An unoccupied home west of Floyd was destroyed during Wednesday’s fire. (Freedom Newspapers: Leslie Spence)
By Tony Parra: Freedom Newspapers
FLOYD — “You could fit everything in two half-gallon buckets.”
That’s how L.A. Davis of Floyd summarized his family’s loss following a devastating fire that swept across his property on Wednesday.
Davis said their three-bedroom home burned to the ground, leaving only a foundation. “It was just ashes,” he said.
Other Roosevelt County residents reported damage to fencing and displaced livestock after a grass fire roared through their community south and east of the Melrose Bombing Range where the fire began.
One abandoned home was destroyed, along with several barns and storage sheds. Another home sustained minor damage, as did some property at the Floyd school.
The fire, which began about 9:30 a.m., forced evacuation of about 100 Floyd residents — including school students — before it was brought under control about 6:30 p.m. on Wednesday night.
Officials estimated it burned 26,000 to 35,000 acres. Almost 200 firefighters from 14 agencies helped bring it under control.
Cannon Air Force Base officials reported a dozen firefighters were treated for minor injuries, but no serious injuries occurred and no one was killed.
While some ranchers said they were still looking for livestock on Thursday, the Davis family likely suffered the greatest loss.
L.A. Davis said his wife Sarah was in Lubbock for a doctor’s visit on Wednesday when their house burned. He said he tried to get to his home around 12:30 p.m., but firefighters had the road blocked. He said the fire didn’t reach his home for at least two hours after he arrived.
“I understand they did it for safety reasons, but it was my home,” Davis said.
Davis said there were irrigation wells on his property, which could have been used to save the home if he’d been able to get there. He said the family lost all of its belongings, including furniture, clothing and family portraits.
Davis said he met with Cannon Air Force Base officials at the site where his house once stood. He said they explained to him about the claims process for those who had property destroyed because of the fire.
While the fire was declared under control Wednesday night, about 60 firefighters continued to work hot spots throughout the day on Thursday.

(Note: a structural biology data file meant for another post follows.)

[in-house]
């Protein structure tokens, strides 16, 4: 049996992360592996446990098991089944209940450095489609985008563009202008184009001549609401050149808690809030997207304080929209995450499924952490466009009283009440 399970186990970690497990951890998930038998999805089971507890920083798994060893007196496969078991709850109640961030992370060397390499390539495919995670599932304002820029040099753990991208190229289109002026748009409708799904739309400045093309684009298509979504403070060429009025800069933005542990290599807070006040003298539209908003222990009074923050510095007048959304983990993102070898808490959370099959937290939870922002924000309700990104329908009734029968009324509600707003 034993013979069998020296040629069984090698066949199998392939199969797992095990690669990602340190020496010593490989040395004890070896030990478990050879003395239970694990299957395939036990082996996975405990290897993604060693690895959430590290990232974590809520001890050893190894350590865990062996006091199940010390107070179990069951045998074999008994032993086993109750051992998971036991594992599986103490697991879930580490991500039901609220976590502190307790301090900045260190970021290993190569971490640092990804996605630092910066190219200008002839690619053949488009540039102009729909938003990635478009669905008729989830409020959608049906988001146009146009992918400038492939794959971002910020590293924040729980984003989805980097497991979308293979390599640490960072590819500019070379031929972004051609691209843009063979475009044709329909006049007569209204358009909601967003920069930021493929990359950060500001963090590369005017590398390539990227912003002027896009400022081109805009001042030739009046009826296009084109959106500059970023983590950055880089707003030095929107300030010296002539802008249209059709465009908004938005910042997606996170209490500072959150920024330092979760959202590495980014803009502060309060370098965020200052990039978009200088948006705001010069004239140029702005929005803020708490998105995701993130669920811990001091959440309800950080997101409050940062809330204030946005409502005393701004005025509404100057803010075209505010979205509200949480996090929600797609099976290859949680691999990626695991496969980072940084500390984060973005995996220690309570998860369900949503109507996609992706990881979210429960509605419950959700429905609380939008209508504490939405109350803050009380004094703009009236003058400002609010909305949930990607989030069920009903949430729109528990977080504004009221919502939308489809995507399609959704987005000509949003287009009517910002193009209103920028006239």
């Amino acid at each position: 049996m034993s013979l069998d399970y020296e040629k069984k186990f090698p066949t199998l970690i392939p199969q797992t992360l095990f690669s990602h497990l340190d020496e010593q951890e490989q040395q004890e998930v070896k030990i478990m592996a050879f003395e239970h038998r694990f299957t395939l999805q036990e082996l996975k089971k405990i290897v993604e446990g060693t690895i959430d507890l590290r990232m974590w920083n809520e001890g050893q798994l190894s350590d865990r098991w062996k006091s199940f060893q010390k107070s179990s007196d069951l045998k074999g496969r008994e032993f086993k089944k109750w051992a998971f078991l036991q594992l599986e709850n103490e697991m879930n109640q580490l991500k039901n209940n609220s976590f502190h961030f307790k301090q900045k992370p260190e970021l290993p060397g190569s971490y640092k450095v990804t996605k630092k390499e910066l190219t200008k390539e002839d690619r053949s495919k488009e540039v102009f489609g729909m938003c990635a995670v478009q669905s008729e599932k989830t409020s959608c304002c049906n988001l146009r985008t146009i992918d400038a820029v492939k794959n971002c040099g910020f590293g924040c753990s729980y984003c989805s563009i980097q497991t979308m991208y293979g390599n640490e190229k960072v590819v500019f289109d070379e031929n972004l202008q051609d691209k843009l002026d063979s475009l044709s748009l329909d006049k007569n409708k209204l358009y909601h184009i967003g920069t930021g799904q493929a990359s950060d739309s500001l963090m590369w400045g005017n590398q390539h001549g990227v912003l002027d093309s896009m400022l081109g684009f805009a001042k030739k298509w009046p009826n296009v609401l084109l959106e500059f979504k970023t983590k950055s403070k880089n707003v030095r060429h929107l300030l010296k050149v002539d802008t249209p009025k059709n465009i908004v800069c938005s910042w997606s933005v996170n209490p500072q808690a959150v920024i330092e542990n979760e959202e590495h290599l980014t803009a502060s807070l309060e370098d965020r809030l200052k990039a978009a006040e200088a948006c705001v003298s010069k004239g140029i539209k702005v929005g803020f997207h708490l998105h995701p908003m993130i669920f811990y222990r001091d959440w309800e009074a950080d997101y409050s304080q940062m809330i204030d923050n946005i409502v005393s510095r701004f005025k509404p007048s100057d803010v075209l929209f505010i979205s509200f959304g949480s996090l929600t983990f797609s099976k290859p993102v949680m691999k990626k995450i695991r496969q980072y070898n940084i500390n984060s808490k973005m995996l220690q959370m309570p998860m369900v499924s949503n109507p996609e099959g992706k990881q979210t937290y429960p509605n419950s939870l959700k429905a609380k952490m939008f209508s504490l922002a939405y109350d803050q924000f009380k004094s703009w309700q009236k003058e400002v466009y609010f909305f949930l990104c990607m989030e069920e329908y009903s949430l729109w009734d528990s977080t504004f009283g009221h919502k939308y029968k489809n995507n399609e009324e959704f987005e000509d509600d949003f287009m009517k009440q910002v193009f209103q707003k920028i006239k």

“We kept personnel all through the night,” said Darwin Chenault, fire chief with the Portales Fire Department.
Paul Benoit, Floyd superintendent, said there was minor damage to the playground area on the west side of the school. Benoit said he returned from Albuquerque around 8:30 p.m. on Wednesday from a rural schools’ conference. He was not present when the school was evacuated at 1 p.m. on Wednesday.
“Chris Duncan (Floyd High School principal) and Damon Terry (elementary principal) did a great job of evacuating the school as quickly as possible,” Benoit said.
There was no school on Thursday in Floyd and Chuck Haman, Roosevelt County emergency management coordinator, said there will be no school, today.
Chenault said firefighters worked around the town Wednesday to try to keep buildings from being burned.
“We had units set up … and made a stand at Floyd,” Chenault said. “We protected them there.”
Chenault, who has been a firefighter for 20 years, said this is the first time he’s had to help evacuate a school because of a fire.
The fire stopped about a mile short of Mark Dunlap’s house near Floyd.
Dunlap, however, wasn’t concerned. He didn’t know, and he wouldn’t have had time to care if he did.
“I wasn’t worried about my house because I had no idea it was (spreading) that far. I was trying to keep it from getting to the (Floyd) school,” said Dunlap, a worker for the Roosevelt County Road Department and a member of the Floyd School Board. “It does no good to worry (about your property) because there’s nothing you can do.”
Dunlap and other members of the road department were some of the many volunteers assisting local fire departments with the blaze.
Benoit said an old wooden barn across N.M. 267 from the school grounds was burned. Chenault said the barn was more than 70 years old and had not been in use.
Charlie Buzard said his son’s house was damaged but that firefighters kept damage to a minimal. He said 40 bales of hay were destroyed in the fire. He said he estimates about 400 of the 1,500 acres he owns were burned.
Buzard said firefighters helped cut a fence to allow 30 heifers and three horses to avoid being trapped by the fire.
Floyd McAlister, Roosevelt County Extension Agent, said he was able to view some of the burned grassland but wasn’t able to get deep into the burned areas to see exactly how much damage occurred. McAlister said he knew about two or three severely burned head of cattle.
Richard Long, who lives in Grand Junction, Colo., said his cousin called him to tell him his property had burned. Long said he owns a two-bedroom house, which was not in use. He said there was also an old chicken barn, not in use, and some storage buildings on the property.
The Davis, Buzard and Long properties are all located just south of the bombing range.